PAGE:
SMART is one of the frameworks for setting goals. It exists alongside other approaches and theories, like the goal-setting theory of motivation, management by objectives, or objectives and key results.
It first appeared in 1981 when George T. Doran issued the paper “There’s a S.M.A.R.T. way to write management’s goals and objectives”. Hence, it has been 40 years since the concept was mentioned for the first time.
Doran’s original acronym stood for “specific”, “measurable”, “assignable”, “realistic”, and “time-related”. The interpretation has slightly changed and is now regarded as:
- S – specific
Objectives should cover particular issues or respond to seeable opportunities, and there is no place for subjective evaluations.
- M – measurable
A telling goal is one that can be figured. It’s up to you what metrics to choose: integers, fractions, or percentages. But there should be defined benchmarks – to plan the general course.
- A – achievable or attainable
Thinking big is great, but nothing frustrates people more than unattainable results. Sky-high goals are good for athletes, but for teams, they may cause increasing job dissatisfaction and burnout.
- R – relevant
If you’re going to spend time and resources on achieving your goal, be sure you’re on the way to a meaningful result. Although no one can predict the execution with 100% accuracy, an action plan should be reasonable and uncluttered.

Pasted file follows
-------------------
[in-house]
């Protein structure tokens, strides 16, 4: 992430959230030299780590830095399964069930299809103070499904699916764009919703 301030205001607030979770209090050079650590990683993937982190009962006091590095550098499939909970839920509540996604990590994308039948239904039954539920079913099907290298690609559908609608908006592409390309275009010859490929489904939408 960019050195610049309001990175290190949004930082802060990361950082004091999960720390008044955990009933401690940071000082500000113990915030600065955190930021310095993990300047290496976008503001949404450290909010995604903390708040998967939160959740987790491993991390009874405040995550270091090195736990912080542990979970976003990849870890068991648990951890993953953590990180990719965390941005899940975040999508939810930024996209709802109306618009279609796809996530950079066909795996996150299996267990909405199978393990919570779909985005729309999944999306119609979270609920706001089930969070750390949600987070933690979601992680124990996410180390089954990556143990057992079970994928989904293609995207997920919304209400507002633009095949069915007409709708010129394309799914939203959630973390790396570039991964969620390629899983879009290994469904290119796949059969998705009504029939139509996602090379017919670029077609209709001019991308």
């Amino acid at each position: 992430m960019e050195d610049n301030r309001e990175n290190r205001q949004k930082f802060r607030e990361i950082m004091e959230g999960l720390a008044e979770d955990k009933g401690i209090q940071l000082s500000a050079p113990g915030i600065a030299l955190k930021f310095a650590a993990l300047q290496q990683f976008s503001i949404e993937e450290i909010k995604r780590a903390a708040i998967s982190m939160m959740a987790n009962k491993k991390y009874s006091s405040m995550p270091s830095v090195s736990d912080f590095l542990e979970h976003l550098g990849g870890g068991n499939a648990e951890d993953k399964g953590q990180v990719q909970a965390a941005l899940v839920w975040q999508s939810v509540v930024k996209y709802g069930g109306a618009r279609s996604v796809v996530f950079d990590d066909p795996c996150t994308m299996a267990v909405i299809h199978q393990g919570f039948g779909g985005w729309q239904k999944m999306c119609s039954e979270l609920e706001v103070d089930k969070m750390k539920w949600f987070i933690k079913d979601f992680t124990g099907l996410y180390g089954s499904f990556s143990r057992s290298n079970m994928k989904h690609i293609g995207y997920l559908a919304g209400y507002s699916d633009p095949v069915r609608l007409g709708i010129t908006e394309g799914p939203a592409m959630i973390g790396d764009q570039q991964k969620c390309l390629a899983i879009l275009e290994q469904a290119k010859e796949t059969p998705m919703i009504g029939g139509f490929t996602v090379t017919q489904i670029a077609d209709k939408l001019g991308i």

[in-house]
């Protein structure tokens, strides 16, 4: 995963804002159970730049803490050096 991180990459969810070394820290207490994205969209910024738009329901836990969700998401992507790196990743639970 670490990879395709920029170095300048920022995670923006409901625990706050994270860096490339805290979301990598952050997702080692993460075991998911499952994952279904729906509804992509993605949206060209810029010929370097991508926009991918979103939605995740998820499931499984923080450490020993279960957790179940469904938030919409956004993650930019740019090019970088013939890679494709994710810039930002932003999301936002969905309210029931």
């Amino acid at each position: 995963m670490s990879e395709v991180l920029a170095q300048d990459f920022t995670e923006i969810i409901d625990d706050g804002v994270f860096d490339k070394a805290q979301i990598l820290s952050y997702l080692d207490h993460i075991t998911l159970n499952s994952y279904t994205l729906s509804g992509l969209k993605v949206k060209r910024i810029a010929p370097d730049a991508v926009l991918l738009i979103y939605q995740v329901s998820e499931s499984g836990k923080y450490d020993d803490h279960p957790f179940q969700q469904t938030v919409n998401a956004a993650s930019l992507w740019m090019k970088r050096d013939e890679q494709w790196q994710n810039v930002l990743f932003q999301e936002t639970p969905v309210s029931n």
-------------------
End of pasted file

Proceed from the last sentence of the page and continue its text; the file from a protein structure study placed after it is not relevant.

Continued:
- T – time-bounced
Backlogs, time estimates, and deadlines are fundamentals for goal completion. Because even an exhaustive plan will remain a good intention if it doesn’t include a completion date.
Say, an online retailer wants to be more profitable. Below are just a few SMART goals examples that can be designated to teams:
- sales managers – to increase the number of leads by doubling the team over the next 6 months
- assortment planners – to increase profits per [a,b,c] merchandise categories by 15% over the next 4 months
- user acquisition managers – to increase website organic traffic by 10% over the next 3 months
- email marketers – to cut expenses on content production by 20% during the next month.
5 original SMART goals components were further adjusted with 2 more – “evaluated” and “reviewed”. This is a so-called SMARTER approach. It foregrounds the importance of feedback and agility. Viewed in this way, a manager who sets the goal should:
- review its priority
- track completion and timely impose adjustments
- provide relevant guidances
- encourage collaboration and communication
- praise individual performances and team results